Is inequality making us sick?
This is the telling question asked in a video series produced by California Newsreel and shown by PBS a couple of years ago. As a public health nurse I use this series often to draw attention to the wide gap between people and neighborhoods that exists when it comes to health. It seems that our zip codes have more to do with our health than our genetic code. This is a serious indictment. While we hear about the “widening gaps” between rich and poor and the problem with distribution of wealth, rarely does anyone drill it down to diseases people get, life span, and all the other factors that go into overall wellness.
All of us, regardless of our station in life, interact with the world around us. And it is in this world that our health is created. So if we live in a neighborhood that has clean air, wide sidewalks, well-lit streets and play grounds, along with affordable farmers markets for fruit and vegetables, we have a far better chance at health than the person who has none of these things. Turns out that person is far more likely to struggle with asthma, lack of physical activity, obesity and poor nutrition.
As debates on health and healthcare continue it makes sense to focus on these most basic things, termed in the public health world as the “social determinants of health“. The World Health Organization explains these determinants this way: “the conditions in which people are born, grow, live, work and age, including the health system”. Paying attention to these determinants would change outcomes to a degree that any costs incurred would be covered through reduced rates of diabetes, high blood pressure, heart disease and the list could go on and on. Transforming neighborhoods does as much or more to increase health and wellness as diet and exercise.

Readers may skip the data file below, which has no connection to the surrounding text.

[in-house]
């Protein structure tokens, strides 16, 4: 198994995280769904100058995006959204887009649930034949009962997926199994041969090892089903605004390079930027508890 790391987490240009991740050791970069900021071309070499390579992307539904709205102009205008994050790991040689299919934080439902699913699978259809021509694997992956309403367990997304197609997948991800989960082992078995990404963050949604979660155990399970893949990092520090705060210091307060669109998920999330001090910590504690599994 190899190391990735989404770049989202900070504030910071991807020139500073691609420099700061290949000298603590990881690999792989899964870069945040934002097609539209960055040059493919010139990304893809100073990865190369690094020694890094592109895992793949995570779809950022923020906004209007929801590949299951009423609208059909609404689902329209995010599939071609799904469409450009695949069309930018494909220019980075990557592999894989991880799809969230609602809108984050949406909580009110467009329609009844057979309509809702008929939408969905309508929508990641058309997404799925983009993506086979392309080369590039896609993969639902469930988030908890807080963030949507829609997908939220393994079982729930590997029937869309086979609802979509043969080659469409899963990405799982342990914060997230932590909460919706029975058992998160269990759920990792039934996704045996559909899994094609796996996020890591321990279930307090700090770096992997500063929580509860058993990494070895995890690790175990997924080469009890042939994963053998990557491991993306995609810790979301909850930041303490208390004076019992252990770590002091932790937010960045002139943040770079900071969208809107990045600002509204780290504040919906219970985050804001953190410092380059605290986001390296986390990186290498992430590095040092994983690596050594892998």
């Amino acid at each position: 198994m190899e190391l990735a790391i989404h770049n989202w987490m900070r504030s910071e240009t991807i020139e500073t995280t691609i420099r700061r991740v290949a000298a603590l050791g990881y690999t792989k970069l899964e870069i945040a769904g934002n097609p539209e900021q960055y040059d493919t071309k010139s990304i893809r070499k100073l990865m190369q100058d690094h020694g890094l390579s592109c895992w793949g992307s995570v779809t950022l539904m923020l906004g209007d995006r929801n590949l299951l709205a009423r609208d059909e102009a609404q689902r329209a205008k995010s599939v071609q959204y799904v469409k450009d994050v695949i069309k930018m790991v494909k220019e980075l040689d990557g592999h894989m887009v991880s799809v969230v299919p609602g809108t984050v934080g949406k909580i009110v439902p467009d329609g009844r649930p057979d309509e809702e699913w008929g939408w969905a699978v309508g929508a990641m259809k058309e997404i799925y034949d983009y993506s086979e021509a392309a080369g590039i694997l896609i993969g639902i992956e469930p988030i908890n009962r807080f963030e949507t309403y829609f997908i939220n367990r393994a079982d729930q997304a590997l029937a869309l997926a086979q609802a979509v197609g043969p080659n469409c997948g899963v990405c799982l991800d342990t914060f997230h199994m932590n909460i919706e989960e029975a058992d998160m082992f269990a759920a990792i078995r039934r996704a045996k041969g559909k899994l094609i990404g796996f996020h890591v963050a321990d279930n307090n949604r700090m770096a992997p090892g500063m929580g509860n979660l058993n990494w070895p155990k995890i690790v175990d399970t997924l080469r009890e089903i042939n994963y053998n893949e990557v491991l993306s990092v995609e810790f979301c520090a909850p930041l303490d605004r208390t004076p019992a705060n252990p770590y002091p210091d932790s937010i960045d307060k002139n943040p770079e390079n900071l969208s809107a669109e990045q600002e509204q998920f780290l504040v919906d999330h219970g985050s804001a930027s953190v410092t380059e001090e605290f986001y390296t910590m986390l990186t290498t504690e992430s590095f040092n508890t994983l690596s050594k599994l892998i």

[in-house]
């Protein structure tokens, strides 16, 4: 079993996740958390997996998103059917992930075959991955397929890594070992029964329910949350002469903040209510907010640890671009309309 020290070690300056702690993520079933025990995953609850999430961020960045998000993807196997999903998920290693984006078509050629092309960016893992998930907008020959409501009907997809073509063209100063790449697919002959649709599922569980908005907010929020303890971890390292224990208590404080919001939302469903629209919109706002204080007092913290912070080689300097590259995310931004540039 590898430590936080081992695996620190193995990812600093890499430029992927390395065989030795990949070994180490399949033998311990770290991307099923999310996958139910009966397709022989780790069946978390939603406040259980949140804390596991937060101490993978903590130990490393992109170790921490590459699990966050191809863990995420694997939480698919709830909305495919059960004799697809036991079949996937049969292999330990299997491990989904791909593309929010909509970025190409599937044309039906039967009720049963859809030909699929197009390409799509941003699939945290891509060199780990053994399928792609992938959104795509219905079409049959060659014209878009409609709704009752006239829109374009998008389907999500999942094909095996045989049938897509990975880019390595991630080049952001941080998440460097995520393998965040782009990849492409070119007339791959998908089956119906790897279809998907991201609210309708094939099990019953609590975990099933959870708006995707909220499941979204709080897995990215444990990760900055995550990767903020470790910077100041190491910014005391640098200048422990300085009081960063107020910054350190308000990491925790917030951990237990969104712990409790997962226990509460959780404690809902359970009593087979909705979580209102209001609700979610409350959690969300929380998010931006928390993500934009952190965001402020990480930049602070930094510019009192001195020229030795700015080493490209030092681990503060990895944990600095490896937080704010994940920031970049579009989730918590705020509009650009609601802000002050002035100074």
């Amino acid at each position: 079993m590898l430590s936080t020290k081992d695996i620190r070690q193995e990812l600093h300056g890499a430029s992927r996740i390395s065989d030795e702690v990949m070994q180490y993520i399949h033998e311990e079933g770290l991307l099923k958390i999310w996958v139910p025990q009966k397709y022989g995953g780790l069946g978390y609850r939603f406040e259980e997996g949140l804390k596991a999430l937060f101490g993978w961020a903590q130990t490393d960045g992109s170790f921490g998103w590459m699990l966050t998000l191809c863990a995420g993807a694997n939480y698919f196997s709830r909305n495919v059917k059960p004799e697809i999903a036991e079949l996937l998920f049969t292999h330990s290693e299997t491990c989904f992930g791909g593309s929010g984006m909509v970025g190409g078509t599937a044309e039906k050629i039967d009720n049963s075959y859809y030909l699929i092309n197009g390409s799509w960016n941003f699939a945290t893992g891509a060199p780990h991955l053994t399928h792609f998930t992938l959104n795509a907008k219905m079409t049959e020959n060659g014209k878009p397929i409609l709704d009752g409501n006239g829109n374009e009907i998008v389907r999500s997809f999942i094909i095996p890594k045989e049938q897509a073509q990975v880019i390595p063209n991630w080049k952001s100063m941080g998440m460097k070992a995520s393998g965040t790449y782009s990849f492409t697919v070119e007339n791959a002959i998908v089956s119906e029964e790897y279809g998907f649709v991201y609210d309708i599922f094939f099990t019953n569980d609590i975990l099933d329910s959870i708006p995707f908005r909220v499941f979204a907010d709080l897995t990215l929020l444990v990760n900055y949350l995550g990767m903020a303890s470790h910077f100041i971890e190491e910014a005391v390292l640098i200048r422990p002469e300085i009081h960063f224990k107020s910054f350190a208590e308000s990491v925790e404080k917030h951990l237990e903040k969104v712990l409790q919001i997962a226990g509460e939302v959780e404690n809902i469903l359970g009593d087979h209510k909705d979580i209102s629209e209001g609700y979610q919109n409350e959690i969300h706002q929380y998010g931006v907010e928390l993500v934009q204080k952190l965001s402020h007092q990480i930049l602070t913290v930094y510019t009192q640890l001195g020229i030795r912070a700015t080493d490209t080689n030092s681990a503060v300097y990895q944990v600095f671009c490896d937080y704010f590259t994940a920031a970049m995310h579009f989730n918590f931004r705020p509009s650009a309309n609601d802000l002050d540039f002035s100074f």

Nancy Krieger, an epidemiologist from Harvard School of Public Health says this: “We interact constantly with the world in which we are engaged. That’s the way in which the biology actually happens. We carry our history in our bodies, how could we not?”
The question becomes how can we, how can I, be a part of changing the communities where we live world-wide? While I believe governments, both state and federal, can help with policies, they aren’t the ones who can create communities that care. Only people who live within those communities have the capacity to do that. So as we bicker about politics and point fingers we’re wasting a lot of time. Time that could be spent in helping to transform.
Take a look at the introduction to the series and see what you think.